Sharks constitute a vital sector of marine and estuarine nekton and are of great commercial importance all over the world. International concern over the fate of shark fisheries has grown recently. However, information concerning the species diversity, geographic distribution and life histories of sharks in the Indo-Pacific region is highly limited. Comprehensive research on the species composition, distribution and seasonal occurrence of sharks in the southern South China Sea (SSCS) was conducted for four years. A total of 4742 sharks belonging to 10 families and 28 species were recorded from 6 fishing ports in SSCS. The families recorded included Squalidae, Heterodontidae, Orectolobidae, Hemiscylliidae, Alopiidae, Scyliorhinidae, Triakidae, Hemigaleidae, Carcharhinidae and Sphyrnidae. Seventeen of 28 shark species were landed at various developmental stages from in the ranges of or even less than the length at birth and from newborn juveniles to fully-mature. The results suggest that these sharks were born just before fishing and landing, and reproductive-stage sharks were also fished and landed. In total, 15 species, four species and one species in 28 shark species were categorized as Near Threatened, Vulnerable and Endangered species, respectively, on the IUCN Red List. Sharks are not targeted by fisheries practices in the SSCS, but are caught as bycatch throughout the year in various developmental stages. Thus, current fisheries practices in the SSCS area might lead to further decline to critical levels and lead to extinction of some of species in the future. These results suggest that the need for gear selectivity of the commercial fishing gears in order to reduce mortality and to conserve shark stocks.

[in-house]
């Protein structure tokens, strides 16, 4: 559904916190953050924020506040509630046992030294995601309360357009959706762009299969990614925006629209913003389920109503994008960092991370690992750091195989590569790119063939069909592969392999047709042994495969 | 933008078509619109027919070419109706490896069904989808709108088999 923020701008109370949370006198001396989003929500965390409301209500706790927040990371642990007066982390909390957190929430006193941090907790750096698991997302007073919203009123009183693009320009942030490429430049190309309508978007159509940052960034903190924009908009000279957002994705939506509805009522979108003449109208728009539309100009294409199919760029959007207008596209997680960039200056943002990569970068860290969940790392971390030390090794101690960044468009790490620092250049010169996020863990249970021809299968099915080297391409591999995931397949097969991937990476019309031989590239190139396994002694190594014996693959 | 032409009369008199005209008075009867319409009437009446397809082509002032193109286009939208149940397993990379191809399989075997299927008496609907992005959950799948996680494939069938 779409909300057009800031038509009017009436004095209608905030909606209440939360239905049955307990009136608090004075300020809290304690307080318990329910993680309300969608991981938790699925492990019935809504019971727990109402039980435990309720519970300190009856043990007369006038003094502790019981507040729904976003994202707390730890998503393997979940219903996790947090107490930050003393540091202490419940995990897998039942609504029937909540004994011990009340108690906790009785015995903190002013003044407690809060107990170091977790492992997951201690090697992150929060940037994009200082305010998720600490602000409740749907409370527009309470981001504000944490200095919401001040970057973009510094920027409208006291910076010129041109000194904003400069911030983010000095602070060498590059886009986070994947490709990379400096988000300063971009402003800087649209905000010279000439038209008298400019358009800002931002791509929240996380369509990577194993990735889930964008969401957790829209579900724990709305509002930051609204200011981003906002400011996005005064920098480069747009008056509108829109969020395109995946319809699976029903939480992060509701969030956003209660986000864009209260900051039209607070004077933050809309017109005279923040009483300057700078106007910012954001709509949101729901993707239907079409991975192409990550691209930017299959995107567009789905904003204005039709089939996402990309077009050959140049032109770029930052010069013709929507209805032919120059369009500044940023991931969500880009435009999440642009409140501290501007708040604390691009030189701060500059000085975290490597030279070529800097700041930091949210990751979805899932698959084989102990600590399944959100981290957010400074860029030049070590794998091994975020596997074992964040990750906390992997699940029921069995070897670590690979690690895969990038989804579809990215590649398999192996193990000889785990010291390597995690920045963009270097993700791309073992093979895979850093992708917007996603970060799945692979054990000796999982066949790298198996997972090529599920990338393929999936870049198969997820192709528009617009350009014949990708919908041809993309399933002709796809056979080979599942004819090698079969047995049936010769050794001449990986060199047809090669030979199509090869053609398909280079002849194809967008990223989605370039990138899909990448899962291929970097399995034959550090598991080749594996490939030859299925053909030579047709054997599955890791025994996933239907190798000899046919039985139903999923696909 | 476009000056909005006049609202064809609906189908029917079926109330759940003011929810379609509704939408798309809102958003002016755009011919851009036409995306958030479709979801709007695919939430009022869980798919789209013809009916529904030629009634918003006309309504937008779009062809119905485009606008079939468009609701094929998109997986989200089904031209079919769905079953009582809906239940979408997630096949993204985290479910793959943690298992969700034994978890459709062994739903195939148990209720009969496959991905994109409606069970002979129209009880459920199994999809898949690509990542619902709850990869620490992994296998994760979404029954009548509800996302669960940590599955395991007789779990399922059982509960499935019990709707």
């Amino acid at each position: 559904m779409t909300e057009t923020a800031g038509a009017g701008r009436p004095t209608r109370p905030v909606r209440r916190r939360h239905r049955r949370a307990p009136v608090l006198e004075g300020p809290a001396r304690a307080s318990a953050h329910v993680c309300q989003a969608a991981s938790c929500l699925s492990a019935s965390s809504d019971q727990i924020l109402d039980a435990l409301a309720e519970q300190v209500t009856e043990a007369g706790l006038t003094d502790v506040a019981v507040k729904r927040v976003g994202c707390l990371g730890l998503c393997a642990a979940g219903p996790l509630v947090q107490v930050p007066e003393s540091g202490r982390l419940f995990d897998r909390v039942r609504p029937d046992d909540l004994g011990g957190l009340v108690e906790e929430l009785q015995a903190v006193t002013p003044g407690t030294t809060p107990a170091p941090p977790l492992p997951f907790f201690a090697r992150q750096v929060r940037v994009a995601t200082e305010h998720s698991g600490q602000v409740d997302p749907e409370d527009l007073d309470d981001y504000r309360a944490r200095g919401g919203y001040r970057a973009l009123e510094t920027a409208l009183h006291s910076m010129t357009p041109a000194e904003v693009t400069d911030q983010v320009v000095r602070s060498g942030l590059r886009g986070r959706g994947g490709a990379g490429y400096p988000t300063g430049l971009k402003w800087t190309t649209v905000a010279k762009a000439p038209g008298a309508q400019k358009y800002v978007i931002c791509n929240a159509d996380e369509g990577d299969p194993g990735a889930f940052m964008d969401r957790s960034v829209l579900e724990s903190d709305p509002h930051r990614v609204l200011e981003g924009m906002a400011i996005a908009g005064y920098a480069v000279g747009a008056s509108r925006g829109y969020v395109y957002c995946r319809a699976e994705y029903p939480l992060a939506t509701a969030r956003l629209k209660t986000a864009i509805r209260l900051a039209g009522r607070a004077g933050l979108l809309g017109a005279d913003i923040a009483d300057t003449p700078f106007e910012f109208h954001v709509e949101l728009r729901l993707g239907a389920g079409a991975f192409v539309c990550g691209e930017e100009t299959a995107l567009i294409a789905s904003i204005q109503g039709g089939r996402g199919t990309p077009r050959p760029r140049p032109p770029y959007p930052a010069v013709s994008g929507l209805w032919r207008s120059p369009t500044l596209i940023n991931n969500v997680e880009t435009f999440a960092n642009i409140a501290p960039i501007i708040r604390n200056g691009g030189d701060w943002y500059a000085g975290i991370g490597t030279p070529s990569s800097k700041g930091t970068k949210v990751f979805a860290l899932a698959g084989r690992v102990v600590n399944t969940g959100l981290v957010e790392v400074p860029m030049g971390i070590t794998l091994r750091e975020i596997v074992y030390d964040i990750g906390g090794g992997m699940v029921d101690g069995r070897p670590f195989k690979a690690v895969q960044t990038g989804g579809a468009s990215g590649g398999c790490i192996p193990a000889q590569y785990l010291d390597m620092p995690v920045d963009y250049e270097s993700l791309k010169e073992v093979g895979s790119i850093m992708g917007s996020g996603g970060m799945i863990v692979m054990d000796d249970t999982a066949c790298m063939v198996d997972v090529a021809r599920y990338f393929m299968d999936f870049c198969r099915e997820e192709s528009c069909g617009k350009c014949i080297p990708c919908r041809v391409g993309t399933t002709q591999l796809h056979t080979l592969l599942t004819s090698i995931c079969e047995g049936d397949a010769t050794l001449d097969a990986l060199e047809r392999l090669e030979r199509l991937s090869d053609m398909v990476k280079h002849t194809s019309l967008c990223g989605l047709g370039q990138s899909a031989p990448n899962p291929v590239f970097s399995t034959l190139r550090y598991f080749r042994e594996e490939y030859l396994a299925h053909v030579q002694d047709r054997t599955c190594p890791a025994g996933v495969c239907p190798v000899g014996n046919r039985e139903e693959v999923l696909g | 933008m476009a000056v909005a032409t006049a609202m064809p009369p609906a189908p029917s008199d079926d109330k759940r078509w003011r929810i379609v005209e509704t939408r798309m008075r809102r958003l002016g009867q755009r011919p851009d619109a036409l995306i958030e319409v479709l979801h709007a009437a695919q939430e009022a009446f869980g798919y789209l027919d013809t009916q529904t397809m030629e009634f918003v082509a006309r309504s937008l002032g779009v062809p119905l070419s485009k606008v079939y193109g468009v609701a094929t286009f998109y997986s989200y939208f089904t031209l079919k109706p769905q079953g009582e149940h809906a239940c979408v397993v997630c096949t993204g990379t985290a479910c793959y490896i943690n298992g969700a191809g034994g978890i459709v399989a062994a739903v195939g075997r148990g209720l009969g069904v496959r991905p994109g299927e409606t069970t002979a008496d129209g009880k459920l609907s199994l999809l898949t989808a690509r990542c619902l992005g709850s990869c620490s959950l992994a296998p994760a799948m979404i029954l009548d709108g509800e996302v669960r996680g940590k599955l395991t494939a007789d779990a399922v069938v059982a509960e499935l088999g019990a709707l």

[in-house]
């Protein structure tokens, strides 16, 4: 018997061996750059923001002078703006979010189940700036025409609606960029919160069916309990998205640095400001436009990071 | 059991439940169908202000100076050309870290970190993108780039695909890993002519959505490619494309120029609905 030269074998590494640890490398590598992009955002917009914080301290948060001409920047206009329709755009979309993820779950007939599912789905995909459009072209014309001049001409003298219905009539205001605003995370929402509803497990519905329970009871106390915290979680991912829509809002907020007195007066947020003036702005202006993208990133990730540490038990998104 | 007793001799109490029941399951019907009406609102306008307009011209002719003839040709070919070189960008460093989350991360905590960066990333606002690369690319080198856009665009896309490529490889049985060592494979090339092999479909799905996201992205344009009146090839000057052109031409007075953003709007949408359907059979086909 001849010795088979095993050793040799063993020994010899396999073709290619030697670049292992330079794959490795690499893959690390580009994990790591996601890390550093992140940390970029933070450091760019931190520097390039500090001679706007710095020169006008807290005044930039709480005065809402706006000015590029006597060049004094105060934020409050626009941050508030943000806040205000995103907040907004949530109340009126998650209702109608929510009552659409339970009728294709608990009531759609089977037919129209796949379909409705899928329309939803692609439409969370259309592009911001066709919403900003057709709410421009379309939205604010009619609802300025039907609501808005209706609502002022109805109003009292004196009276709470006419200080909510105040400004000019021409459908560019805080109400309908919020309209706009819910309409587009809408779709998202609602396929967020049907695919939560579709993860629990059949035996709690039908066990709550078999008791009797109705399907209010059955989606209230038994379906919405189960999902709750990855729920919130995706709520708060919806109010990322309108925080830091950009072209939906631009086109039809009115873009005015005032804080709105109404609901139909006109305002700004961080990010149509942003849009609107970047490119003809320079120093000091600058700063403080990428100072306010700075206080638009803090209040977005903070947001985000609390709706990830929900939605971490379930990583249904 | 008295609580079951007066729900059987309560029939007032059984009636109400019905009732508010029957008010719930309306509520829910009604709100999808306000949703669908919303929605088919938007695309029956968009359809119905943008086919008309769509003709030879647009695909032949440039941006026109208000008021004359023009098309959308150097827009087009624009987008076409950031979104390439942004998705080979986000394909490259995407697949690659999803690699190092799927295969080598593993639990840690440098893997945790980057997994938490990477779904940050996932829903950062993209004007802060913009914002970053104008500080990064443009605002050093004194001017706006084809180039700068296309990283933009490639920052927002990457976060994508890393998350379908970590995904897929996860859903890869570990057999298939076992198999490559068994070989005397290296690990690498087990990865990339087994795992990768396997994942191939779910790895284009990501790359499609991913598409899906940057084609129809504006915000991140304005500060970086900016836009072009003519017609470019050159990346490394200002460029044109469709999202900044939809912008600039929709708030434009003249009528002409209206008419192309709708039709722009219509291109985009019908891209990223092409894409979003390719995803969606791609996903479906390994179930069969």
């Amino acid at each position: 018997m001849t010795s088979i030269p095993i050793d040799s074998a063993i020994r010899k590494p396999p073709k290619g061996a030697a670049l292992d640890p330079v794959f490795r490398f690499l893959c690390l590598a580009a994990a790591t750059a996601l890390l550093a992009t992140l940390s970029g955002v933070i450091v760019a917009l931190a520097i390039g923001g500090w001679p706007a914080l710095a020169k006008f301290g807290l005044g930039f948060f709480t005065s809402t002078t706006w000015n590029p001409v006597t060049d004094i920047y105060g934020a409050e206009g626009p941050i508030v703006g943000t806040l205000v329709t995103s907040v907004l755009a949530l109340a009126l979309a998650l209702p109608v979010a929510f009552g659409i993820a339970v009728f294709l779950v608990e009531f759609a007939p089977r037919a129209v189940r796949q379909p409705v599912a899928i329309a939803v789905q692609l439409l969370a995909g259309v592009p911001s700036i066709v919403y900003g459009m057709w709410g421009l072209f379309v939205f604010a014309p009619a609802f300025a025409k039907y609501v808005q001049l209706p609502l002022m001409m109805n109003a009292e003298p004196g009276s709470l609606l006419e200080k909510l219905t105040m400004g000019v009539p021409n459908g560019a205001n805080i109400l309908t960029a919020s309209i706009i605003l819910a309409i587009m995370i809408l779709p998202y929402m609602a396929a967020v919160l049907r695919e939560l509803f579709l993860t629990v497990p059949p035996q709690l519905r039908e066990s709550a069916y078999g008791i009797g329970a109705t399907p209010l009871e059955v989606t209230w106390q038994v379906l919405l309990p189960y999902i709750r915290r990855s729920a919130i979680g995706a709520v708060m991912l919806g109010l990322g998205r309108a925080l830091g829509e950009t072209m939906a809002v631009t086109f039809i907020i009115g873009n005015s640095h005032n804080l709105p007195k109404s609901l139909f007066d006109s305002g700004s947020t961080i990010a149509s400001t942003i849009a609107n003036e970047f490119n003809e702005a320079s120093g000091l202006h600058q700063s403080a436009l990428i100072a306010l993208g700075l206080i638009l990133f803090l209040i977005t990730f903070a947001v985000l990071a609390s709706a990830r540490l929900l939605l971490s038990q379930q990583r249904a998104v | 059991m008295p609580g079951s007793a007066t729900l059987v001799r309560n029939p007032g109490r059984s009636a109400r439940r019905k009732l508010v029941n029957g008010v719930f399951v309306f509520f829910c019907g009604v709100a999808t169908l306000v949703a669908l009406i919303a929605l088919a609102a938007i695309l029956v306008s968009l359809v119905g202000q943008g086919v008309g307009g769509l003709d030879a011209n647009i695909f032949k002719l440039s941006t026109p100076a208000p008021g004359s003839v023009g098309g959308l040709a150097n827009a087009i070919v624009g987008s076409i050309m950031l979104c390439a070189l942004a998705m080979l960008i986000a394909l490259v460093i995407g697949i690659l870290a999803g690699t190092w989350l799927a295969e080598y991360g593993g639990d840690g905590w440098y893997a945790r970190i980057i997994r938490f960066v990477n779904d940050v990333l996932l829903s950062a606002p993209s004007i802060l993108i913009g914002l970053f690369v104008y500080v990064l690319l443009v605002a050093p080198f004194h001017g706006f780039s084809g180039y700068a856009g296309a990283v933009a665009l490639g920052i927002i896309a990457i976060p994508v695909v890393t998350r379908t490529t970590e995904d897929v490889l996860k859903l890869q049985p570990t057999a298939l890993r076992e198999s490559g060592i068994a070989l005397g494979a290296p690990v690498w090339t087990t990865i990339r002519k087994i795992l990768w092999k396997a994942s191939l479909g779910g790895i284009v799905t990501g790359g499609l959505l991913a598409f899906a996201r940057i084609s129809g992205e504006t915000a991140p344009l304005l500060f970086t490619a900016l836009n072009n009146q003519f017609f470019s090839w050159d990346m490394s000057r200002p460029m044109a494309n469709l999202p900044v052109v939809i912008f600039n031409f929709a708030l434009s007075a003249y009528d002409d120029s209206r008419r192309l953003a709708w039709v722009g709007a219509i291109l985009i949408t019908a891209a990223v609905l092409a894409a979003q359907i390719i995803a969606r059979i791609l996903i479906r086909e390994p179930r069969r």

Identifying critical aggregation sites and behavioral patterns of imperiled species contributes to filling knowledge gaps essential for their conservation. Manta rays present a prominent example of such species, the populations of which are declining globally due to directed fishery, by-catch, and other anthropogenic stressors. Our goal was to explore manta ray aggregation sites in the Philippines in order to determine the factors governing the mantas’ visits – a knowledge gap essential to understand manta ecology, facilitate ecosystem-based fishery management, and promote sustainable manta-based ecotourism. Diving surveys, environmental conditions assessment, and autonomous cameras were employed to study manta behavior and visit patterns to a cleaning station cluster on a commonly fished seamount, visited by both Mobula birostris and Mobula alfredi. Our findings reveal several environmental conditions (e.g., sea state, moon illumination, and flow) that serve as predictors of manta presence/absence at the site. We suggest that these conditions affect both the behavior of the manta’s food (i.e., the spatial distribution of plankton) and the cleaning effectiveness of the cleaner wrasse, which consequently influence manta activity. The findings suggest a trade-off between cleaning and foraging: i.e., mantas tend to visit the cleaning stations when environmental conditions are less favorable for foraging but suitable for effective cleaning; while being absent from the cleaning stations when environmental conditions form plankton aggregations, ideal for efficient feeding. This study sheds light on manta behavior and habitat use on dynamic, small spatio-temporal scales (i.e., hundreds of meters to a few kilometers, hours to days). The acquired data may be applied in the planning of marine protected areas and in fishery management (e.g., to reduce the chances of manta bycatch by limiting fishing activities to periods of manta absence) as well as contribute to enhancing sustainable exploitation, such as ecotourism, by increasing the chances of diving encounters with manta rays.